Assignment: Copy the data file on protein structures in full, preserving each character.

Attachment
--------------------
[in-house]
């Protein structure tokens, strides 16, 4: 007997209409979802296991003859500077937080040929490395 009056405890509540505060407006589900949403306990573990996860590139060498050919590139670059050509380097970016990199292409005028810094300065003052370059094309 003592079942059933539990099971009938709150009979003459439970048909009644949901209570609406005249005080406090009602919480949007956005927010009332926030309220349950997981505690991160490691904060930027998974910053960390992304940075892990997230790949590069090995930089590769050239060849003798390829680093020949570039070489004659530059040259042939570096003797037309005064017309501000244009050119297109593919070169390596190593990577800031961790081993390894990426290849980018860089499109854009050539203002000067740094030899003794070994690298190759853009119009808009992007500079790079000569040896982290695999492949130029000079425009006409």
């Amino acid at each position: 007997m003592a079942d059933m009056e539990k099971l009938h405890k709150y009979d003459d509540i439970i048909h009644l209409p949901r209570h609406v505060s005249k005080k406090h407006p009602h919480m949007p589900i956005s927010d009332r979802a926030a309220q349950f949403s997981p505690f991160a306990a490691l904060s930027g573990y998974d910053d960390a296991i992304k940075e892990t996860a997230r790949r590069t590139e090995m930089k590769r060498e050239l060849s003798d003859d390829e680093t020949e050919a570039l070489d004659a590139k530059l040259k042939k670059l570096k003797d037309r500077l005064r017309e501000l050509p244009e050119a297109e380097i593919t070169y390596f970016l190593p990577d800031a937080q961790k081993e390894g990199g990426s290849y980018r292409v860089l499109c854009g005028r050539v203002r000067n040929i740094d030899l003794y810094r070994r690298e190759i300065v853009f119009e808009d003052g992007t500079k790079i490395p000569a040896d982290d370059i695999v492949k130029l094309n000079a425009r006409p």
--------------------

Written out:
[in-house]
């Protein structure tokens, strides 16, 4: 007997209409979802296991003859500077937080040929490395 009056405890509540505060407006589900949403306990573990996860590139060498050919590139670059050509380097970016990199292409005028810094300065003052370059094309 003592079942059933539990099971009938709150009979003459439970048909009644949901209570609406005249005080406090009602919480949007956005927010009332926030309220349950997981505690991160490691904060930027998974910053960390992304940075892990997230790949590069090995930089590769050239060849003798390829680093020949570039070489004659530059040259042939570096003797037309005064017309501000244009050119297109593919070169390596190593990577800031961790081993390894990426290849980018860089499109854009050539203002000067740094030899003794070994690298190759853009119009808009992007500079790079000569040896982290695999492949130029000079425009006409």
């Amino acid at each position: 007997m003592a079942d059933m009056e539990k099971l009938h405890k709150y009979d003459d509540i439970i048909h009644l209409p949901r209570h609406v505060s005249k005080k406090h407006p009602h919480m949007p589900i956005s927010d009332r979802a926030a309220q349950f949403s997981p505690f991160a306990a490691l904060s930027g573990y998974d910053d960390a296991i992304k940075e892990t996860a997230r790949r590069t590139e090995m930089k590769r060498e050239l060849s003798d003859d390829e680093t020949e050919a570039l070489d004659a590139k530059l040259k042939k670059l570096k003797d037309r500077l005064r017309e501000l050509p244009e050119a297109e380097i593919t070169y390596f970016l190593p990577d800031a937080q961790k081993e390894g990199g990426s290849y980018r292409v860089l499109c854009g005028r050539v203002r000067n040929i740094d030899l003794y810094r070994r690298e190759i300065v853009f119009e808009d003052g992007t500079k790079i490395p000569a040896d982290d370059i695999v492949k130029l094309n000079a425009r006409p």